GM to pour $300 million into Flint assembly plant, sources say

DETROIT — General Motors intends to announce on Monday a few hundred new or preserved jobs and more than $300 million worth of updates at its Flint, Mich., assembly plant, people familiar with the planning said. The moves come as the automaker prepares for next-generation full-sized pickups, expected in 2013.

Some of the factory updates are already in process. For instance, the plant's shutdown during the first two weeks of July allowed some of the work to be done, the people said. Still, the plant will likely close for about eight weeks next year to prepare to build the new Chevrolet Silverado and GMC Sierra.

GM spokesman Tom Wickham declined to comment. GM has planned "a positive news announcement" for Monday morning at the Flint factory, according to a media advisory.

GM has already decided to add a third shift worth about 750 jobs to the Flint factory this year, with the positions going to transfers and laid-off workers. The automaker also said this spring it would add a total of about 4,000 jobs in eight states as U.S. consumer demand for cars and trucks continues to grow. GM has already announced the bulk of those jobs, including 2,500 new jobs at its Detroit-Hamtramck factory.

GM's burgeoning pickup inventory has worried analysts this year, even before Flint's third shift has started building trucks. The automaker ended June with a 122-day supply, and GM says it wants to trim that to 100 to 110 days' worth. That's still well beyond analysts' typical recommendations.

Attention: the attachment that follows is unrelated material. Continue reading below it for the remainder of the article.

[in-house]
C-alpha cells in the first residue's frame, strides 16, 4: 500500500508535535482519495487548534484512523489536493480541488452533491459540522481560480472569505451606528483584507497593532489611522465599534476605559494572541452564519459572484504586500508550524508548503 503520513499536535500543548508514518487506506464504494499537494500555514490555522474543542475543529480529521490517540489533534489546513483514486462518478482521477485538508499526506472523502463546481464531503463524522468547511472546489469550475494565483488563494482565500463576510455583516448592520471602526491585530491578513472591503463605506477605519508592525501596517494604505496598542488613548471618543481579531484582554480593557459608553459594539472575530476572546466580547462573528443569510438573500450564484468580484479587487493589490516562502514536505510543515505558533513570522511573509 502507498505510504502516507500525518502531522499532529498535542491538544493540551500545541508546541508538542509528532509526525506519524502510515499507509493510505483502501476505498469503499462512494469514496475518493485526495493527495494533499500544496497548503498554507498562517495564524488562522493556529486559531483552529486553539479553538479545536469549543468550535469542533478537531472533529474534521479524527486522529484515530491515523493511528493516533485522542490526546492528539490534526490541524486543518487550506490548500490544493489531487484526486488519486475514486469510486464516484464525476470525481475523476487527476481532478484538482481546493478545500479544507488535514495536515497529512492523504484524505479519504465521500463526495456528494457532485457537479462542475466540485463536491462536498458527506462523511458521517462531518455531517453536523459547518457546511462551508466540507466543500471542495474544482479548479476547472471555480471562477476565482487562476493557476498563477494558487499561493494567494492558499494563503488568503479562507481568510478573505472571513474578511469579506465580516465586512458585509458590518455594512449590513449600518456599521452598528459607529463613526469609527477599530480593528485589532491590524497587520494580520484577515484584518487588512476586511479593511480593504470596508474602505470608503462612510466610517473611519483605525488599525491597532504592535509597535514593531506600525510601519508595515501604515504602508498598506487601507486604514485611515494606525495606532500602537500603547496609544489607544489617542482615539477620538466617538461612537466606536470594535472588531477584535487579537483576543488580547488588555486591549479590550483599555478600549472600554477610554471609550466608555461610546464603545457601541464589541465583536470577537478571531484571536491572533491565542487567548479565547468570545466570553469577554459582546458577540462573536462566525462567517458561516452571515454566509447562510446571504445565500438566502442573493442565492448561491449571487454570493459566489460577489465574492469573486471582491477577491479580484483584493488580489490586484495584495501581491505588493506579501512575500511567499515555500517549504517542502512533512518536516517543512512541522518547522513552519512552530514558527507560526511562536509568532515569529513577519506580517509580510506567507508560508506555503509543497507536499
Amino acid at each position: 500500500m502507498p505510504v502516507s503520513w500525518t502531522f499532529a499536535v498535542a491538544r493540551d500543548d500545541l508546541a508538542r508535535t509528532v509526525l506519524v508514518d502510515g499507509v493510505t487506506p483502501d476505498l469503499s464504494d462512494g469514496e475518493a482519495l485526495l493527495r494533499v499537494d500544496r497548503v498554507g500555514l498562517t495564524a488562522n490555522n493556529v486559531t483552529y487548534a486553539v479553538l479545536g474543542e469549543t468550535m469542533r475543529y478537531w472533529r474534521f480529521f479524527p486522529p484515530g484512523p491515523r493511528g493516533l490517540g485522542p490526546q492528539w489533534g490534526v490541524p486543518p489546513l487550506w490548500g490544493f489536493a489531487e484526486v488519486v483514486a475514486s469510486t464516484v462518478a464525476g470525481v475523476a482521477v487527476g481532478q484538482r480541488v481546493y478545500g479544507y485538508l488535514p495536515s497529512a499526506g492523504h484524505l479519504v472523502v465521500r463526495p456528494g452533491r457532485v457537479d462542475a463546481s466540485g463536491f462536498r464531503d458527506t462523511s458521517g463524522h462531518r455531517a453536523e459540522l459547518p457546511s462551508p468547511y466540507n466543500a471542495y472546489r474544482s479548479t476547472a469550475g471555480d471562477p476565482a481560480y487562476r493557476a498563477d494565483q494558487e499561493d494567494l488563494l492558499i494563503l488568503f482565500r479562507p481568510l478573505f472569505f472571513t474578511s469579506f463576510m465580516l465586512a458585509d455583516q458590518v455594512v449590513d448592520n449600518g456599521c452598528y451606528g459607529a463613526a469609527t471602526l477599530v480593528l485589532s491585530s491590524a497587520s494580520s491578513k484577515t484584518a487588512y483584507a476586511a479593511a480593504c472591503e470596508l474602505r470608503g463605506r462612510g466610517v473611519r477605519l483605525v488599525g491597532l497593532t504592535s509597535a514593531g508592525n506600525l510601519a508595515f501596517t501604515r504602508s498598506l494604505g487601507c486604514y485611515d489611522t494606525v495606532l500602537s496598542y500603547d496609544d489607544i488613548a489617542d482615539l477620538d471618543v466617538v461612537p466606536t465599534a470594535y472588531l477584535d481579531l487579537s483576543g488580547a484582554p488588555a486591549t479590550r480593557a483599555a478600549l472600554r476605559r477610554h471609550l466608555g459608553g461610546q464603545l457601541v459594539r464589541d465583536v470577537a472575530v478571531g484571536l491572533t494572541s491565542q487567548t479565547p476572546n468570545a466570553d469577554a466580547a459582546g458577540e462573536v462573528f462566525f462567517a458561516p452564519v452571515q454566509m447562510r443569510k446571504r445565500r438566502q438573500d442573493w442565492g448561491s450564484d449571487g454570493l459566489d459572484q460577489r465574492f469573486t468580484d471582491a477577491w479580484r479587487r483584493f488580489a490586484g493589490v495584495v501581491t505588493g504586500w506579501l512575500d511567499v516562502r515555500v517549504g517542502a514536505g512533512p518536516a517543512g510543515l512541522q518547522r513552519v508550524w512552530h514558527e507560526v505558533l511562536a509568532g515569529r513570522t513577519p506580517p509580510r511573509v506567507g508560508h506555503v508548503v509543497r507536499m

Mark Reuss, president of GM North America, has told the Detroit Free Press that GM plans to trim production as truck inventories increase. But GM is comfortable building inventories in the coming years, he said, so it doesn't run short when it transitions to the next-generation pickups.

The Flint factory is still waiting for GM to green-light a plan to spend $417 million to build a new paint shop for the truck plant by June 2015, which would allow the factory to become more productive and could require the plant to add a few more workers. The Michigan Economic Growth Authority last month approved state tax credits for that proposal.

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